Movie Review of Sacha Baron Cohen’s ‘The Dictator’
Sacha Baron Cohen is perhaps best known for his turn as Borat, here in the U.S. While Borat balances innocence with hints of shamelessness, The Dictator is simply crude, willing to bash any and all comers. Far less innocent, but this mostly works. In The Dictator, SBC plays General Admiral Aladeen, the ruler of a small middle eastern country Wadiya. Aladeen rules Wadiya with an iron fist, preferring to execute those that disagree with him or even hint at mocking his lack of intelligence.
Larry Charles Directs Sacha Baron Cohen in ‘The Dictator’
Admiral Aladeen basically does whatever he wants. He is so clever and proud of himself that he renamed 300 words in the dictionary to “aladeen.” This has been the source of some confusion in certain circumstances. Aladeen has won his own Golden Globes, 14 gold medals in his own Olympics and apparently remixes American songs, from Marvin Gaye’s “Let’s Get it On” to Dr. Dre’s “The Next Episode.” Alas, the General is lonely inside, preferring to bang wealthy American stars, but not just the names you might suspect. Anyway, in general, Aladeen is simply a bit nuts.
People close to him conspire against him though. Thus, Aladeen is forced to come to America to address the United Nations, advising them that he will not sign a treaty to turn his country into a democracy. However, his plot is foiled when he is kidnapped and replaced by a lesser form of human being. Aladeen’s right hand man (Ben Kingsley) plans to turn his country into said democracy, and handsomely profit by doing so. SBC’s Aladeen must stop this at all costs.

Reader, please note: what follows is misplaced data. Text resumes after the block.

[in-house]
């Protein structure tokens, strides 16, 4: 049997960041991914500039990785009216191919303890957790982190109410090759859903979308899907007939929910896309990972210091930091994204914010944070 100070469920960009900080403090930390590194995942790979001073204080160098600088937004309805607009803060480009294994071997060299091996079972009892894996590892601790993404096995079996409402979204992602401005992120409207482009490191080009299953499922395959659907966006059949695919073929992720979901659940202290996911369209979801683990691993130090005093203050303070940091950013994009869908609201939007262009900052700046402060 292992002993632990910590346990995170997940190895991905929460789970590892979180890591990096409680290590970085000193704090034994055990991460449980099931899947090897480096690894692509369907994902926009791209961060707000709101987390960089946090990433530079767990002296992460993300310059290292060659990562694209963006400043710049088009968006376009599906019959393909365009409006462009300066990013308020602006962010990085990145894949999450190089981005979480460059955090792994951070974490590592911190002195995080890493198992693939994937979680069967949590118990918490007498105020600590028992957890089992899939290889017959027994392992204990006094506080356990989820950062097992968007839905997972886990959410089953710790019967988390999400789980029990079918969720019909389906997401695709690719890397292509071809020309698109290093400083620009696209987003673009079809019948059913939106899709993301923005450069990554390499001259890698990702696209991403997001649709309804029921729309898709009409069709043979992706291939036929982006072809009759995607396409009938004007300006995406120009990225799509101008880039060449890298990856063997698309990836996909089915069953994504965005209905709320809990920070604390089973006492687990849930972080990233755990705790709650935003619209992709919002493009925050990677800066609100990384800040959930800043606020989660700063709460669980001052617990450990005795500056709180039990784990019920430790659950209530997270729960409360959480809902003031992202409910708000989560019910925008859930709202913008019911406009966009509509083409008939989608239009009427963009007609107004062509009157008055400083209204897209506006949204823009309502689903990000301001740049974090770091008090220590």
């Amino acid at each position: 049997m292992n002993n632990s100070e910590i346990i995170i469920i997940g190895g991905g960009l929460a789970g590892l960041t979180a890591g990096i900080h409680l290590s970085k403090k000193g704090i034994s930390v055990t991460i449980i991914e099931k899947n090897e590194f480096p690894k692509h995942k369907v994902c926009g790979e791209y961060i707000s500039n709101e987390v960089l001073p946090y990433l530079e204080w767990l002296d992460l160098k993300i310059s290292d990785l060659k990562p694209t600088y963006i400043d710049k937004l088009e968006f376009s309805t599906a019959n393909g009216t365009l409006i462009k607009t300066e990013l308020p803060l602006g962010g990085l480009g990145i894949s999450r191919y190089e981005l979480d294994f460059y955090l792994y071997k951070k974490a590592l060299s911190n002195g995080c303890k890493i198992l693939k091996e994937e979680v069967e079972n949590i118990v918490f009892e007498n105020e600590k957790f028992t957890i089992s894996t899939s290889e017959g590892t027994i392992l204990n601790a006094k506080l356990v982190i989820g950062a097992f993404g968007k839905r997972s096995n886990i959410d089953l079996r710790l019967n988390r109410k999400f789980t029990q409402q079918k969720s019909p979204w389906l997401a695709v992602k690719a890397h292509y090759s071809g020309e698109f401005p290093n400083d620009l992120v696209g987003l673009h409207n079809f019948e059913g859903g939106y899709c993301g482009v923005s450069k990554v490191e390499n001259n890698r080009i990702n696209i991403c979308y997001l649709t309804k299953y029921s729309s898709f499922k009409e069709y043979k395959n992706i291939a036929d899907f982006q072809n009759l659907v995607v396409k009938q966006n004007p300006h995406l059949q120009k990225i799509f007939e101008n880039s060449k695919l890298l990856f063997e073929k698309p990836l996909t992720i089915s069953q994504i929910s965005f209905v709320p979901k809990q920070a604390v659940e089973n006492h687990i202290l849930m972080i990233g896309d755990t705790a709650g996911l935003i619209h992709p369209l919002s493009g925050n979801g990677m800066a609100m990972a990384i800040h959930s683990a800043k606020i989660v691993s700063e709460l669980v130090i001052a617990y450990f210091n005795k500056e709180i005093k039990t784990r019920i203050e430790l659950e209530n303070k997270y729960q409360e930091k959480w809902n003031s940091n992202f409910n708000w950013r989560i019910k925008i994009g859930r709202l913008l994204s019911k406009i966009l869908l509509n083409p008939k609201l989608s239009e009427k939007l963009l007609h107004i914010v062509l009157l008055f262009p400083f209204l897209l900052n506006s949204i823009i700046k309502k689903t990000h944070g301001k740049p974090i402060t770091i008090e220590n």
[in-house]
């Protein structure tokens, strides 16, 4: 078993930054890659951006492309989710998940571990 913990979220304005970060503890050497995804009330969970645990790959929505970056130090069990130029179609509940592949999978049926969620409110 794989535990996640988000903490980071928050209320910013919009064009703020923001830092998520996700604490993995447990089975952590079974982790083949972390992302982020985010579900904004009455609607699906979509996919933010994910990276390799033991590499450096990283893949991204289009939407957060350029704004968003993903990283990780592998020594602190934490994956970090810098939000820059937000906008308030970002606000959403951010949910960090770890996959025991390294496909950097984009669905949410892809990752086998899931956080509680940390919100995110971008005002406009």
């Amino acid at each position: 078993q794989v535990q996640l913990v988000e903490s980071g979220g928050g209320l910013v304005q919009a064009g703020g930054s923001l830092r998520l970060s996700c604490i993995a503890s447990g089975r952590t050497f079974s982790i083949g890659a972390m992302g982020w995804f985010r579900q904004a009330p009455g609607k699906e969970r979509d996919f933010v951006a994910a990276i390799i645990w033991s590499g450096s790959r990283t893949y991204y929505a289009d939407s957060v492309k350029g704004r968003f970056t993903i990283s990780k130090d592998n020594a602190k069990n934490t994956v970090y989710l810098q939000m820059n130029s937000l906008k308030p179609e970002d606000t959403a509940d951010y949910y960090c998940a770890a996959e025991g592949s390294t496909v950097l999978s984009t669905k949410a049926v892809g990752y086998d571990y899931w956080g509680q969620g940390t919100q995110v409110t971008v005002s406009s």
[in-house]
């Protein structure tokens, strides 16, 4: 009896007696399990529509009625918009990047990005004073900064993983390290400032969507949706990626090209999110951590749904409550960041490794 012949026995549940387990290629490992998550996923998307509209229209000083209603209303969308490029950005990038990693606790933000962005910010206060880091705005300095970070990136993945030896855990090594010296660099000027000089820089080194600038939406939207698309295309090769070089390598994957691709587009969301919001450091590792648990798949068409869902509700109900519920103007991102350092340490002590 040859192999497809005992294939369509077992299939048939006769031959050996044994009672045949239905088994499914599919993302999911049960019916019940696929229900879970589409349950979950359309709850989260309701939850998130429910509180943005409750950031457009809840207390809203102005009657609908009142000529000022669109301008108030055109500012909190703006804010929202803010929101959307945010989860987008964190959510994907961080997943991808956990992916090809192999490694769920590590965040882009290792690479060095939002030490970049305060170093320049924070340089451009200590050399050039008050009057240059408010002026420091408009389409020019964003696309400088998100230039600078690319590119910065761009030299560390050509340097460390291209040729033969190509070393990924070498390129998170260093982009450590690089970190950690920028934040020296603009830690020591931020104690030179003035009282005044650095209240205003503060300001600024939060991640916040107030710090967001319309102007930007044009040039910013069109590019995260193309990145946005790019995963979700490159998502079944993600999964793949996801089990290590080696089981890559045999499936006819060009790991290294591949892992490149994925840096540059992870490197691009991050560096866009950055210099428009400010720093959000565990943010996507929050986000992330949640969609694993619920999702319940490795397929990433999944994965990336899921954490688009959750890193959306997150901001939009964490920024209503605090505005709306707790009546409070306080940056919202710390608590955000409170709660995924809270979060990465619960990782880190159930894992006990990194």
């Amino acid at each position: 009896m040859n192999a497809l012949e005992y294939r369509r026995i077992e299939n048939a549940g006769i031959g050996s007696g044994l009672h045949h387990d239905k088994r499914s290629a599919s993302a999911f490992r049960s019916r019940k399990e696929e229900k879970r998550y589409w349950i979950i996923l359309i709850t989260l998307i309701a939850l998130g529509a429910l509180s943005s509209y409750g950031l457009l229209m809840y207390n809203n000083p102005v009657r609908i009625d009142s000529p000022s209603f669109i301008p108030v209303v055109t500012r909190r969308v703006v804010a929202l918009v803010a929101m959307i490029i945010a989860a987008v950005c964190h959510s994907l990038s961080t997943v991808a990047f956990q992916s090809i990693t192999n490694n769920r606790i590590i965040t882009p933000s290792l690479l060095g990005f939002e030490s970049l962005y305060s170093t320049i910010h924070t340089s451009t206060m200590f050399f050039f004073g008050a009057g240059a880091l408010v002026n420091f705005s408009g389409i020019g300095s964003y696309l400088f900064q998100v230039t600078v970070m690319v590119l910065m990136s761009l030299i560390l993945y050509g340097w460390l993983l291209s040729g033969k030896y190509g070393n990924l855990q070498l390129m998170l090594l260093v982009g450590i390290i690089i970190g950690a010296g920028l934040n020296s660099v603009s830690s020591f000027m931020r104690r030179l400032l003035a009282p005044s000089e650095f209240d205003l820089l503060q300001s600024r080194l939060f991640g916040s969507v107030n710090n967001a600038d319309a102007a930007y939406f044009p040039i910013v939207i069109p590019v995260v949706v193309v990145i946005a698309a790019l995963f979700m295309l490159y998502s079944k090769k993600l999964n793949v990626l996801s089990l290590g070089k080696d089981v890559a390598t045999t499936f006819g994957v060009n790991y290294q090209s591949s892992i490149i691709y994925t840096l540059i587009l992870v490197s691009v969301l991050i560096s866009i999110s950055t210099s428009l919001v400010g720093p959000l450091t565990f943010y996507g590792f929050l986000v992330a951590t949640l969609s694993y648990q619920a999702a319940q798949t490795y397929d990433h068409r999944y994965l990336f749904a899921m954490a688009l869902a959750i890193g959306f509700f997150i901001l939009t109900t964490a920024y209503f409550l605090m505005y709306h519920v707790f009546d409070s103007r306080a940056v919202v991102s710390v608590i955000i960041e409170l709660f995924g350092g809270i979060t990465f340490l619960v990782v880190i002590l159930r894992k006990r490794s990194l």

Sacha Baron Cohen’s ‘The Dictator’ Riffs On Everything
To give too much more away about the plot would ruin it, despite the fact that the plot merely serves as a loose framework to load on the gags and crude jokes. Alas, SBC provides them in spades. He leaves few stones unturned, fearing not to offend any race, gender, belief system, political standing and more. At one point, Aladeen – with his feminist love interest Zoe (Anna Faris) – has an incident with a cell phone during a child’s birth. The man just doesn’t stop, and it’s something you have to respect.
Fortunately, several of Hollywood’s big names are name-dropped and at least a few are in on the jokes. Baron Cohen pushes as many buttons as he can in The Dictator and while this can’t always pay off, it works enough to keep you laughing, forced or embarrassingly so or not, throughout the proceedings. A word of warning though, this is a film that plans to offend. Women, minorities and more will be demolished, so stay away if you can’t handle the consequences. For those that like this sort of madness, The Dictator will rule your funny bone for a while I’m certain. (By the way, stay through the end for some good outtakes and a little more pushing of the storyline.)